High-profile transgender personalities such as Paris Lees have helped draw attention to gender identity and rights campaigns.

Big ideas of 2015: transgender rights

At the core of the debate is the question of whether the state determines people’s gender, or whether they can do so themselves
December 10, 2014

Campaigns for transgender rights are in the ascendant, prompted partly by the visibility of trans personalities such as the writer and broadcaster Paris Lees and the boxing promoter Kelly Maloney. At the core of the debate is the question of whether the state determines people’s gender, or whether they can do so themselves—and what they are required to do in that case to assert that they have changed. It is rising up the political agenda partly because the milestone of gay marriage rights has been passed, giving some campaigners a sense that other battlefronts are now accessible. There are also an increasing number of cases in which someone who would like to switch gender challenges the ways in which the law differentiates between the sexes: pensions, marriage (until the passage of legislation permitting same-sex marriage), membership of different parts of the armed services, some parts of employment law, as well as other less formal practices, such as university students sleeping in single-sex dorms, or use of public single-sex changing rooms.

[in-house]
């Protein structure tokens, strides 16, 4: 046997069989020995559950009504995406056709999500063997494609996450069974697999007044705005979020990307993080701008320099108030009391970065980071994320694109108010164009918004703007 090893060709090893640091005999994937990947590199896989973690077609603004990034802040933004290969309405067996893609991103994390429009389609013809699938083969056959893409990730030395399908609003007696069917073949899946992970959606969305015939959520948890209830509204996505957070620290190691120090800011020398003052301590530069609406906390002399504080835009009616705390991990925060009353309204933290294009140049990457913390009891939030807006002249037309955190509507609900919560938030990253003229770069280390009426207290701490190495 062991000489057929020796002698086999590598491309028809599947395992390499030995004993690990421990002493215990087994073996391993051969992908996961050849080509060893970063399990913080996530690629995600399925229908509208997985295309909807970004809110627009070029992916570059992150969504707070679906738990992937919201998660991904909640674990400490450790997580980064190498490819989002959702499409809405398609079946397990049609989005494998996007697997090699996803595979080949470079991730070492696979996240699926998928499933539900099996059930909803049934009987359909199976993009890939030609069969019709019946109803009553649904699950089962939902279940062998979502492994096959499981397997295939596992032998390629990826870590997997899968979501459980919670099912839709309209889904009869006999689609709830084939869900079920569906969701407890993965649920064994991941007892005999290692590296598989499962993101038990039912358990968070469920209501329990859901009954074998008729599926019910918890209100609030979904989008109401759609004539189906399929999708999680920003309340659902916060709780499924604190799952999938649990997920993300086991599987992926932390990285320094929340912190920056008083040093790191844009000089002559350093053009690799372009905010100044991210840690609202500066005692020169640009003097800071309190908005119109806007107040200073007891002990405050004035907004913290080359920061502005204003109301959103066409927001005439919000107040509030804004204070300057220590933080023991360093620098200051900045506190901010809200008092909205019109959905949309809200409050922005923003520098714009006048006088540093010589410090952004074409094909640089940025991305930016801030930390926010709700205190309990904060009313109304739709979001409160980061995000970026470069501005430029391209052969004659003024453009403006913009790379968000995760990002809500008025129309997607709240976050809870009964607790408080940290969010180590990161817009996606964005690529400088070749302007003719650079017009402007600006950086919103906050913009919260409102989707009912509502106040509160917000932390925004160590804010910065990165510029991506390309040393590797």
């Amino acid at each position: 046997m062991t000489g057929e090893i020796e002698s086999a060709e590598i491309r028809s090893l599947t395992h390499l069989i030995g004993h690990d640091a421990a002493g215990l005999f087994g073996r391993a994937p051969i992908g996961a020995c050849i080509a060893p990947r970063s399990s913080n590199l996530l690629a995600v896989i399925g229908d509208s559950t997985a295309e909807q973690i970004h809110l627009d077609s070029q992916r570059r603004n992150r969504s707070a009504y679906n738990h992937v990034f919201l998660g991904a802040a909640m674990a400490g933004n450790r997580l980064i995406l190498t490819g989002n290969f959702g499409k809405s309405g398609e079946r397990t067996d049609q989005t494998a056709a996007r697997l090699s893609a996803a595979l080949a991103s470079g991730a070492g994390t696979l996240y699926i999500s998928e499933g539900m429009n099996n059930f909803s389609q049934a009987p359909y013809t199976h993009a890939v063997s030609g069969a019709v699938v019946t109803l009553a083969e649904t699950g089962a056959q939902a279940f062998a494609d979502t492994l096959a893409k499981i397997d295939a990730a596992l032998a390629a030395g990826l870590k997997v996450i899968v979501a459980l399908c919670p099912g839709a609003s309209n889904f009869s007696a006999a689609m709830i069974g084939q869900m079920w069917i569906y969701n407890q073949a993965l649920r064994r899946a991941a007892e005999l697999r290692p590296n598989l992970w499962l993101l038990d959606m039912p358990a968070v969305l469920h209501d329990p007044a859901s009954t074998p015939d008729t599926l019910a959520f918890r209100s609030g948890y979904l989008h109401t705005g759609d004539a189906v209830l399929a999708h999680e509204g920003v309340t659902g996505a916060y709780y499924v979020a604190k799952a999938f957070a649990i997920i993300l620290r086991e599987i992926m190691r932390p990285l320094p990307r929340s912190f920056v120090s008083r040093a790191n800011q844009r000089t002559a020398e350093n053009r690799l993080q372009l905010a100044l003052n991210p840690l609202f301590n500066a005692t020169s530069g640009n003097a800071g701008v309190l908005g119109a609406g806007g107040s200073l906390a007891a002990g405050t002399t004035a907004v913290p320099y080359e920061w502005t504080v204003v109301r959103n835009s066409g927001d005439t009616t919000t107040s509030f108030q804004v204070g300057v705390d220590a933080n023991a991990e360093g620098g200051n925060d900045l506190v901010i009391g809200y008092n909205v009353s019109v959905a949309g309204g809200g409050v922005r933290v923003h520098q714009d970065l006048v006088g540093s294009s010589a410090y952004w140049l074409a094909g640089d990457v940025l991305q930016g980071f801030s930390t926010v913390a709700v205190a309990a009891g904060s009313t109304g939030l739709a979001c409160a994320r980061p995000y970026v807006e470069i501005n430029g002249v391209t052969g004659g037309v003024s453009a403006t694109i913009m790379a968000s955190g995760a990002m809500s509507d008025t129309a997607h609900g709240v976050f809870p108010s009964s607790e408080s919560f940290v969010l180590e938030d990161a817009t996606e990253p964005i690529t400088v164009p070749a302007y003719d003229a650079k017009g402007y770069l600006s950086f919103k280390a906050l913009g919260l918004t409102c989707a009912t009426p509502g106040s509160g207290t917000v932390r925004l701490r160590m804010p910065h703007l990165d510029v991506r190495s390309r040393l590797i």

“It’s important to remember that until the mid 1990s in the UK, it was illegal to change your gender in Britain,” says Madeleine Rees, a discrimination lawyer who helped secure a landmark 1996 ruling by the European Court of Human Rights confirming it was unlawful to dismiss a person from a job because they had undergone gender reassignment. “I knew if we won, it would start to change everything.” (Since 2000, the number of gender reassignment operations carried out yearly on the NHS has tripled. Eighty per cent of those undergoing the treatment were assigned as boys at birth.)

But who should decide whether someone can change gender? Even those most sympathetic to the cause might acknowledge problems if someone could decide—whenever he or she wanted—to change gender. So what kind of formal requirements should the state impose for the change to be legal?

In the UK, where the trans community is estimated at 300-500,000, someone needs to have lived as his or her chosen sex for at least two years and be in the process of considering or undergoing gender reassignment surgery. But in September, Denmark became the first European nation to remove the need for a medical certificate or surgical procedure in order to change gender legally, a precedent welcomed by trans campaigners, who argue that demanding that the genital organs be surgically changed is a crude and unfair “test” of  the person’s seriousness; some suffering from “gender dysphoria” might want it but others not.

Even the UK’s 2013 Equal Marriage Act doesn’t deliver all that trans people ask. While it removes the requirement for marriages to be annulled if one partner seeks to change gender, there is now the need in England and Wales for the spouse to provide written consent for the marriage to continue, giving them an effective veto (the Scottish parliament passed an amendment removing this clause).